The public thinks economy and environment are immutable tradeoffs. This simple, but widely held view is that any improvement in the environment will result in higher costs.
There are twin goals for new energy production -- lowering pollution and reducing costs. This map illustrates the four possibilities. The center vertical axis is the cost per widget of production today, while the horizontal axis is the pollution per widget today. The four boxes are the directional possibilities. No one talks about solutions in the upper right hand box, i.e. solutions that would add cost and pollution. Most of those in the debate assume that the potential actions lie in one of the two boxes in red. Those who believe the power system is optimal today assume that any changes to reduce pollution will increase the costs of power. Media fascination with unproven technologies like fuel cells and micro turbines and political fascination with renewable technologies like photovoltaic and wind reinforce the notion that reducing pollution will increase costs. Those with an environmental focus assume that there would be even more pollution except for the rules, and that granting the power industry more freedom will result in lower costs from the deployment and use of dirtier technology. Both of these views are wrong. The bottom left box is obviously the target, where pollution and costs are down from new technology and new approaches to generating power.
1. بسم الله الرحمن الرحيم
2. Energy from Waste By Eng. : ALI F.ALI
3. It is generating energy from waste What is “waste-to-energy?”
4. Energy from Waste can make an important contribution towards sustainable development as a source of renewable energy: <ul><li>Municipal Solid Wastes contain biomass and can be used as a fuel </li></ul><ul><li>use waste to generate electricity, heat or both </li></ul><ul><li>The heat recovered from waste incineration can be used to generate electricity, or for industrial heat applications </li></ul>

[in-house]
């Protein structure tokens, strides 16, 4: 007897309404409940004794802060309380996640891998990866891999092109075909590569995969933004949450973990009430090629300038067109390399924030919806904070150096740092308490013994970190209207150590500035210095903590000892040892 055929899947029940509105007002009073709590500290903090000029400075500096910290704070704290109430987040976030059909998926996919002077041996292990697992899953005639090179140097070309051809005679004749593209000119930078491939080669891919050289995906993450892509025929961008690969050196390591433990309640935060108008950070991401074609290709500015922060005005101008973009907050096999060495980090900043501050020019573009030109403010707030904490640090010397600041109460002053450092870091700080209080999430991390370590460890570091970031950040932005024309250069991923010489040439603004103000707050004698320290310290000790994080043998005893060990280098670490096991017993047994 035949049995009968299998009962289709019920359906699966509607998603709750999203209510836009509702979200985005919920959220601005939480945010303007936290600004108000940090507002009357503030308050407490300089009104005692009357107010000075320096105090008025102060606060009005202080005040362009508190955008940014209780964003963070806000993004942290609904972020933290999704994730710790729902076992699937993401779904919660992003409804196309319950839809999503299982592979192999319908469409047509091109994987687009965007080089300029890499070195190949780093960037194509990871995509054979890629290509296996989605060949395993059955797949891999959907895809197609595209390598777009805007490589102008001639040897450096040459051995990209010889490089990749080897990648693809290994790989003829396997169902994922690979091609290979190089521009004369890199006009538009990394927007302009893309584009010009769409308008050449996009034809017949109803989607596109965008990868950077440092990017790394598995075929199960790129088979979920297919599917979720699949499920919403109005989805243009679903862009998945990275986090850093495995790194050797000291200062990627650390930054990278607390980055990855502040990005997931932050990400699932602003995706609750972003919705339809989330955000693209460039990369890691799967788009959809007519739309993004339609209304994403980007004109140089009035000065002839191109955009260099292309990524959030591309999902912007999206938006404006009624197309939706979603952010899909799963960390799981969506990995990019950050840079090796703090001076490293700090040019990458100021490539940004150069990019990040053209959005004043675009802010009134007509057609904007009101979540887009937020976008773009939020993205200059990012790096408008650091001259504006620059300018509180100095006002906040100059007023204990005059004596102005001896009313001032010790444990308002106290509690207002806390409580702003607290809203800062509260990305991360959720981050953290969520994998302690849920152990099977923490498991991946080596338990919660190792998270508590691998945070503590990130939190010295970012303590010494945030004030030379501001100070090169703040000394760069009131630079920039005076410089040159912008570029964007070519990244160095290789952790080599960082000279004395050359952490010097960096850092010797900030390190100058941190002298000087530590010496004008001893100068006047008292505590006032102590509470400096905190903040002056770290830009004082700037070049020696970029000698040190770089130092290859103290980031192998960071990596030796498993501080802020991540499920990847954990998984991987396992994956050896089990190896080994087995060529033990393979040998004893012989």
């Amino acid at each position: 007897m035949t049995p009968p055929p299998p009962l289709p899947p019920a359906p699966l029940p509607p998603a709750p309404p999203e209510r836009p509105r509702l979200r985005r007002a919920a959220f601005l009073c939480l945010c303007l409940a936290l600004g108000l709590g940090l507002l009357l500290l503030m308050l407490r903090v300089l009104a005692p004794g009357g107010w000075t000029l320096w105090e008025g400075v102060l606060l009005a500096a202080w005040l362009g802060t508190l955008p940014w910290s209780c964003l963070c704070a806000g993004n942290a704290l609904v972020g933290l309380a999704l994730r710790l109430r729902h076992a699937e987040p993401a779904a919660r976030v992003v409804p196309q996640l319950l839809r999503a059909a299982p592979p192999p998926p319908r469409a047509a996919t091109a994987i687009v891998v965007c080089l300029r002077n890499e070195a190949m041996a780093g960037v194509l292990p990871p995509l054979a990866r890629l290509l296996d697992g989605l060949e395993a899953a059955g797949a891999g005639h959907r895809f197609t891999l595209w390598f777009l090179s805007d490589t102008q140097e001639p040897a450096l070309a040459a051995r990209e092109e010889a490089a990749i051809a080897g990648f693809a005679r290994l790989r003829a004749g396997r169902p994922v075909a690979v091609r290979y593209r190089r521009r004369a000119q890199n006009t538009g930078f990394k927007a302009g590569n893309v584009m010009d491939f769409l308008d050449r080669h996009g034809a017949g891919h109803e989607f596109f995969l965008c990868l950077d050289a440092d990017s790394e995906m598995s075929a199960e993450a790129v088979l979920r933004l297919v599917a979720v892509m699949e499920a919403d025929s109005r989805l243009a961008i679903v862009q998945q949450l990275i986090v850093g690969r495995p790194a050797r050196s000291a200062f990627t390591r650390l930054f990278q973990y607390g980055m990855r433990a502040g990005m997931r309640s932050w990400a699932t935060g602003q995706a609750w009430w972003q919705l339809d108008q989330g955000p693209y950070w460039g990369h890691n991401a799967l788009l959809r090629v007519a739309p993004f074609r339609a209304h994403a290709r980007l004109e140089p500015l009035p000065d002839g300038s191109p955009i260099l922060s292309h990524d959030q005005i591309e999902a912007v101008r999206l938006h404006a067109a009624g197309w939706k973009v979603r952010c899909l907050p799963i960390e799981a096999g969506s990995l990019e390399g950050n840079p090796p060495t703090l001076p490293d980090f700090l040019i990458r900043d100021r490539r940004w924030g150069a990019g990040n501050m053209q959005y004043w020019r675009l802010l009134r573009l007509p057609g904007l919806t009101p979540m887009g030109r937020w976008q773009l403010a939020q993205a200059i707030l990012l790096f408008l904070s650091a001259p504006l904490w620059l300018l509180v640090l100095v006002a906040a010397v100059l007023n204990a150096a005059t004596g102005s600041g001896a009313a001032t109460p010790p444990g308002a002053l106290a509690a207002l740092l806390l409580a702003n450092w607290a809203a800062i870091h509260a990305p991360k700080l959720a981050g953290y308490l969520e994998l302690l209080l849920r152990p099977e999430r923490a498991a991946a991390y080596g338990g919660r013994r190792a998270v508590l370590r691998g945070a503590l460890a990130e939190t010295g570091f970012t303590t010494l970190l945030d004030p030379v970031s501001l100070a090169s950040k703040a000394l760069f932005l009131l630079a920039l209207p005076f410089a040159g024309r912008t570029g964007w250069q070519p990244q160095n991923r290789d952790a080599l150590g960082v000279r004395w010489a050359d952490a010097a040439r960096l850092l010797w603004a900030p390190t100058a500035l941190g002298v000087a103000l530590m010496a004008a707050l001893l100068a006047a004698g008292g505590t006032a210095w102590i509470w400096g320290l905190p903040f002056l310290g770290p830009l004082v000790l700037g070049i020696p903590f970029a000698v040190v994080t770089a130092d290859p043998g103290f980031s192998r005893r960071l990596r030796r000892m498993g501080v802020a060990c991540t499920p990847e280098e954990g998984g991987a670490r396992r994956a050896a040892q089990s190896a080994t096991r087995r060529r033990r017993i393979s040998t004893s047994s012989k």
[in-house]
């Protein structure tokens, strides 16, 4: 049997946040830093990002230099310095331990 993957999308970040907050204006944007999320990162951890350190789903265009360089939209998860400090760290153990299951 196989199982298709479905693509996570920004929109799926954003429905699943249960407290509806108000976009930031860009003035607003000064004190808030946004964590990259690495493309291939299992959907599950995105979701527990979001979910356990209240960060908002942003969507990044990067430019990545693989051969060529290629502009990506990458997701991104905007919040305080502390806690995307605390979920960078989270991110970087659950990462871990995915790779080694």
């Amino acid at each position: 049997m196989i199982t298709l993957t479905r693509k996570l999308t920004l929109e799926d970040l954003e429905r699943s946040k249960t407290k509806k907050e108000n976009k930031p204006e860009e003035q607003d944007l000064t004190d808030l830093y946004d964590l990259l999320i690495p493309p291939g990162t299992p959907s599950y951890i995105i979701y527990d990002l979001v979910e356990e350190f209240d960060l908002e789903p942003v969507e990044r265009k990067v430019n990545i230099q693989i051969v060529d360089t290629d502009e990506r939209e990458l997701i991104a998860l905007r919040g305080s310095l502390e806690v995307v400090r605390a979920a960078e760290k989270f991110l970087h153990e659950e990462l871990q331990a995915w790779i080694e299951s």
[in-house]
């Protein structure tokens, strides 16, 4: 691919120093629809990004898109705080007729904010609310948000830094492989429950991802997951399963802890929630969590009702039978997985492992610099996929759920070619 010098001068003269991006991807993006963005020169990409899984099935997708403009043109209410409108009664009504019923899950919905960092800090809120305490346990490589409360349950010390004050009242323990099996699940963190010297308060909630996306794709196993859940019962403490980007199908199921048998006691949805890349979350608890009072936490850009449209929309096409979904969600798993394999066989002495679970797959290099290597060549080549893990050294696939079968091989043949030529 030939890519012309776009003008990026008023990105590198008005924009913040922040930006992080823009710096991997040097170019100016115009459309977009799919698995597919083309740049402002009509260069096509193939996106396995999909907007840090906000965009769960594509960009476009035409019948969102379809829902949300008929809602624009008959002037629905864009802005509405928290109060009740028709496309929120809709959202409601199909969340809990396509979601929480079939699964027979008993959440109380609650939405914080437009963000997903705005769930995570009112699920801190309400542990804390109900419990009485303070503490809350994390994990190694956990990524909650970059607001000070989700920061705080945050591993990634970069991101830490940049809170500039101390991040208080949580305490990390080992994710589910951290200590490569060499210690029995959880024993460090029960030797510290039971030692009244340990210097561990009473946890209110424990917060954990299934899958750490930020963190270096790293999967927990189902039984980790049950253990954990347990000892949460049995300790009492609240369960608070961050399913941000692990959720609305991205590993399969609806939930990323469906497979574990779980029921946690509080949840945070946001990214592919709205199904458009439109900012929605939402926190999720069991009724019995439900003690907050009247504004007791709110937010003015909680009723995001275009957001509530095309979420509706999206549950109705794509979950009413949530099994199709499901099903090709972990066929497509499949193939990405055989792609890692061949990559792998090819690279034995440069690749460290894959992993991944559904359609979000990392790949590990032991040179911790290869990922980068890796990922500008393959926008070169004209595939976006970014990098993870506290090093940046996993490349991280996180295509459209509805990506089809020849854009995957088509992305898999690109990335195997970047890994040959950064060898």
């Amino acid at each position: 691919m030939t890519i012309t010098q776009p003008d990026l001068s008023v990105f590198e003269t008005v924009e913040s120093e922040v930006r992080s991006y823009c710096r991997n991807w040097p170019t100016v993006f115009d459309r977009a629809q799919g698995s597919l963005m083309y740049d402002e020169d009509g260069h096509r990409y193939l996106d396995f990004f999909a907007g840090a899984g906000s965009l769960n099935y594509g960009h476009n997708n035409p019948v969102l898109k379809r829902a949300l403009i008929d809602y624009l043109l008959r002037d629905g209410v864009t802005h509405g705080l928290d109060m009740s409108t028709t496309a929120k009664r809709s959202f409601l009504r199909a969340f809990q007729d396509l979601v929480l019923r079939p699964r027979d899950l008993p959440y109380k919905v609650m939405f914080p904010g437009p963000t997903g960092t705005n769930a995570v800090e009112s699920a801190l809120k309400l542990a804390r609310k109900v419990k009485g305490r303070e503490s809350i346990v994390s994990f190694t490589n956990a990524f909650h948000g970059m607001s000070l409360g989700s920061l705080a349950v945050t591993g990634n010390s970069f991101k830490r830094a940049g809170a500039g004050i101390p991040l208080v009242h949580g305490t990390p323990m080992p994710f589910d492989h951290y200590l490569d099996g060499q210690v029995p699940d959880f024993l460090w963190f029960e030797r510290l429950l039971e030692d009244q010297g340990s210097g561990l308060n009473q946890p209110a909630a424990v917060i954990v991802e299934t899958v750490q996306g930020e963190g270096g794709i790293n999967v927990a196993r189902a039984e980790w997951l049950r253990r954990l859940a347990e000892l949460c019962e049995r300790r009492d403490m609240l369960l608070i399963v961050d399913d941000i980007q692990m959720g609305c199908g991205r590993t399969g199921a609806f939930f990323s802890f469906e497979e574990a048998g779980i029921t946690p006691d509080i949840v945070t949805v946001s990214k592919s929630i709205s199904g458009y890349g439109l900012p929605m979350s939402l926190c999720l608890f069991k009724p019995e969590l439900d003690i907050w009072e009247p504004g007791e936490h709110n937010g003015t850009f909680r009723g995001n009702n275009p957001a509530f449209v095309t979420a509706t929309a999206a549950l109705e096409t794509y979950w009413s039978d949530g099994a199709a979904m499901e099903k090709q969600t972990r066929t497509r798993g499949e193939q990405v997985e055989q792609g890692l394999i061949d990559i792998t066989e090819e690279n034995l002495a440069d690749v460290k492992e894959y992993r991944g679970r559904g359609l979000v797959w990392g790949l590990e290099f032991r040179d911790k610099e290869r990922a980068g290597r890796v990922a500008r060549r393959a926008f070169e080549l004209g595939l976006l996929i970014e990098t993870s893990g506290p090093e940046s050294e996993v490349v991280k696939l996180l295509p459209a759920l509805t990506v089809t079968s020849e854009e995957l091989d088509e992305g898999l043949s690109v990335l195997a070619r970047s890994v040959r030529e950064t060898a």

5. Economy Environment If so,why we do not use Renewable energ on very large scale?
6. Actual Economy/Environment Choices Less Cost / widget More Less Pollution/widget More Cost Up Pollution Up No Interest Cost down Pollution up Disrupts environment Cost up Pollution down Disrupts Economy Cost Down Pollution Down Win-Win
11. JUST BURN IT !
12. <ul><li>can burn garbage in special plants and use its heat energy to make steam to heat buildings or to generate electricity </li></ul><ul><li>. </li></ul><ul><li>This may sound amazing, but it is really nothing new. More than half of electric power companies already burn another type of solid material to make electricity. That material is coal </li></ul><ul><li>Coal is a mineral that was formed from the remains of plants that died millions of years ago. </li></ul><ul><li>Power companies use the heat energy in coal to make electricity. </li></ul>
13. GARBAGE energy
14. <ul><li>WHY BURN GARBAGE? </li></ul>
15. <ul><li>Waste-to-energy plants generate enough electricity </li></ul><ul><li>to supply 2.4 million households </li></ul><ul><li>providing electricity is not the major advantage of waste-to-energy plants. </li></ul><ul><li>In fact, it costs more to generate electricity at a waste-to-nergy plant than it does at a coal, nuclear, or hydropower plant </li></ul><ul><li>The major advantage of burning waste is that it reduces the amount of garbage we bury in landfills. </li></ul><ul><li>Burning waste substantially reduces the amount of trash going to landfills. Waste-to-energy plants dispose of the waste of 40 million people. </li></ul><ul><li>reducing the use of fossil fuels by producing renewable energy for the National Grid </li></ul>
16. Why is reducing the amount of waste buried in landfills ?